Running Jobs on lakemead using mpi

Users are allowed to run test jobs on the development node. If you have a serial code, code that uses a single processor, i.e., not a parallel job:
time ./a.out < input >& output &

To run a test job using MPI:
time mpirun -np 2 my-mpi.x

You can also create your own file --my-hosts-- with a list of hosts: time mpirun -np 9 -machinefile my-hosts my-mpi.x

In this particular example, one process will run on lakemead (master) and the other eight processes (slaves) will run one on each node.

You can also run jobs that create two processes per node. To maximize the amount of local memory that each process will use, set the variable:
P4_GLOBMEMSIZE

Then you can run your job using your own machine file or in batch mode let the SGE Utility assign the processes.

Using the mpirun flag -nolocal

MPICH usually assigns the "MPI driving" process to the master node and then creates (n-1) tasks on available nodes. However, it does not by default create a running process (task) on the master node. Thus, there will beone process running on the master node and (n-1) processes running on the slave nodes.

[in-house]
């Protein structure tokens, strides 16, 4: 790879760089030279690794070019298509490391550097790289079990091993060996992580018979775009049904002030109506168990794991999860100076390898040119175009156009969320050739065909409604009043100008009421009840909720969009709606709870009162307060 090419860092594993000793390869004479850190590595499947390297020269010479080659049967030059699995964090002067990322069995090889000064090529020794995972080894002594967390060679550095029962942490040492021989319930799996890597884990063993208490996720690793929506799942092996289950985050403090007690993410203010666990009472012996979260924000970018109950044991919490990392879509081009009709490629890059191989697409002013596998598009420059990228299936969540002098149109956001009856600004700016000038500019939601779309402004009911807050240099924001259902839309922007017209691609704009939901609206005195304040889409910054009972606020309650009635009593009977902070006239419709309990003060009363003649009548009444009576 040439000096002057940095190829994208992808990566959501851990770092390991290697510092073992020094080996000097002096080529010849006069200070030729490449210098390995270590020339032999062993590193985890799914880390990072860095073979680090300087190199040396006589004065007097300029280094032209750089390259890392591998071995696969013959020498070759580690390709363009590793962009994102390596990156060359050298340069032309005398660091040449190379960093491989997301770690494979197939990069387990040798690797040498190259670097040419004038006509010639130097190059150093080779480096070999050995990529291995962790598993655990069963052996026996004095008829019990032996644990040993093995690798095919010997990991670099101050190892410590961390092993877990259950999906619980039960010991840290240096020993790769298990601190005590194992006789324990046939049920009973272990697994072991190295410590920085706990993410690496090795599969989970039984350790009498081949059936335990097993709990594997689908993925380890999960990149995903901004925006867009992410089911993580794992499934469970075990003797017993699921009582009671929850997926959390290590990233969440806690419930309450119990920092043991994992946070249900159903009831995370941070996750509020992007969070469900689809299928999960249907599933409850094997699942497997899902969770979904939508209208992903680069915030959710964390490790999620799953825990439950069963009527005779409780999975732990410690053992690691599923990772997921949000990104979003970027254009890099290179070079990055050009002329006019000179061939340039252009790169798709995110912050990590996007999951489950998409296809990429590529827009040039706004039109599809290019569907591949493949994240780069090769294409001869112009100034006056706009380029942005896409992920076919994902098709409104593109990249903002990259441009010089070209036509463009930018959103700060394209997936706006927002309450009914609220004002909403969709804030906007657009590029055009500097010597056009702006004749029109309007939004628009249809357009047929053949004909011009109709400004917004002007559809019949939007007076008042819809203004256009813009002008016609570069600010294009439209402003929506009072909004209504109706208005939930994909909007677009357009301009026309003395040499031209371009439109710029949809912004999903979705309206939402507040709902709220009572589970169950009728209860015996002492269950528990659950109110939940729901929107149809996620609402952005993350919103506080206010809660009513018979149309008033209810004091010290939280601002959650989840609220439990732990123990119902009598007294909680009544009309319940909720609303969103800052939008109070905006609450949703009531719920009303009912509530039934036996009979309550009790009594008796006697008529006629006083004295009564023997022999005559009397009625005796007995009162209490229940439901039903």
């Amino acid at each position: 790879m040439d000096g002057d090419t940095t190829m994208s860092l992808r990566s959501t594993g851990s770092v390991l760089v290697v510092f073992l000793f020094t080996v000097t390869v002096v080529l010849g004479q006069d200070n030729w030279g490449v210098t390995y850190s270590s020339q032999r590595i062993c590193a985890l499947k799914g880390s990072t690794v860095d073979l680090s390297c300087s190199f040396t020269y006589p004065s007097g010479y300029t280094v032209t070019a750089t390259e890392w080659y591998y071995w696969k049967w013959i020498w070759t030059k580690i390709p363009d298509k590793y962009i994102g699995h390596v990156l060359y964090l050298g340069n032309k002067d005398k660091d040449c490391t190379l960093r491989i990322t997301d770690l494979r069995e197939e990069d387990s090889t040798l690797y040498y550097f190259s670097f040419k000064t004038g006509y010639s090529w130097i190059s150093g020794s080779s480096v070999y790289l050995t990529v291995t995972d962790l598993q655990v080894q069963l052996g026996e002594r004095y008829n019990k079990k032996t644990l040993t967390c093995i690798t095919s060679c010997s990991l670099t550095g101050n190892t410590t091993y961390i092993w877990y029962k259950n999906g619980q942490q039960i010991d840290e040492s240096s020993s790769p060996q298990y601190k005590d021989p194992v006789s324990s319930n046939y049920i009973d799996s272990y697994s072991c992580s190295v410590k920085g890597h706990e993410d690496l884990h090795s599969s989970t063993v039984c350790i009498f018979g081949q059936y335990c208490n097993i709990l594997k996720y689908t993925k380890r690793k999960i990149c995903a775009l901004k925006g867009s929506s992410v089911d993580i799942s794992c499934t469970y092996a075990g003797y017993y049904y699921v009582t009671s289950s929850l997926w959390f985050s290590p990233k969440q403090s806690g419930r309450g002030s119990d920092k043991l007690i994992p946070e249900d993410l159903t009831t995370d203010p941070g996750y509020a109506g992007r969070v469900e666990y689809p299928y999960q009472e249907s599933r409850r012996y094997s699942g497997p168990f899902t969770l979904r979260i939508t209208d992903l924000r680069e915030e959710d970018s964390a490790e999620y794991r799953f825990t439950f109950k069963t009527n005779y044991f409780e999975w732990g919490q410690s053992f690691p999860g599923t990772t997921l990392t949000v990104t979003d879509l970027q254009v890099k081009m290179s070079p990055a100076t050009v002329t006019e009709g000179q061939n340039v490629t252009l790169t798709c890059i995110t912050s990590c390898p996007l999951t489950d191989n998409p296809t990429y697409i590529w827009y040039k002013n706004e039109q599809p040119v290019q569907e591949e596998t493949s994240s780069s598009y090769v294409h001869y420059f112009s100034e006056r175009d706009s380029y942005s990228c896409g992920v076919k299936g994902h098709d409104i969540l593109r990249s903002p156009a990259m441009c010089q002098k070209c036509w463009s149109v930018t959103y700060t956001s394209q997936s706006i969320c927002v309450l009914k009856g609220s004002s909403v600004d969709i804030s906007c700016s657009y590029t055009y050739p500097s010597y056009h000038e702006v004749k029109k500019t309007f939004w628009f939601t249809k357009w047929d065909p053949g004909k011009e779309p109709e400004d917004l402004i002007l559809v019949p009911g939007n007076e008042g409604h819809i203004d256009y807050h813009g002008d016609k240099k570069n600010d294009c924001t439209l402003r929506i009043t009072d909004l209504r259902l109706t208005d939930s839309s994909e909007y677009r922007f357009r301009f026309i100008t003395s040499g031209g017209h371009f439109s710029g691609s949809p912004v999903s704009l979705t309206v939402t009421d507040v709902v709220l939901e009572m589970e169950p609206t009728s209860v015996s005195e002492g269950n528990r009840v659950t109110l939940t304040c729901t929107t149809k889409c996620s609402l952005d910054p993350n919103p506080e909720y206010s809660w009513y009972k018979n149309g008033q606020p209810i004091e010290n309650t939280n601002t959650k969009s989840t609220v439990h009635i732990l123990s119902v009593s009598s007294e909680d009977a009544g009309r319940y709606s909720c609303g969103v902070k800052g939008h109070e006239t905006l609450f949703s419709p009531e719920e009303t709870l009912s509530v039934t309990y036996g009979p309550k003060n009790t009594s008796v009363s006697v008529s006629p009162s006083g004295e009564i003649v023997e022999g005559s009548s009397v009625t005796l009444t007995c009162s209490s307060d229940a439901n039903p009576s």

For interactive jobs (testing purposes) adding the flag -nolocal to the mpirun command will create all np processes on the slave nodes and none on the local node (node where the mpirun command was typed).

mpirun -np 8 -machinefile my-machines -nolocal my-mpi.exe

For MPICH batch jobs, using the -nolocal option will have a different effect. By default, MPICH using the SGE utility will create an MPI driving process on the master node and then SGE or the PE will create (n-1) tasks on the slave nodes. This has the effect of creating 3 processes on one dual node, which will affect the parallel efficiency of your job. The addition of the -nolocal flag will correct this problem.

mpirun -np 8 -machinefile $TMPDIR/machines -nolocal my-mpi.exe

For production jobs please the the section about batch jobs.


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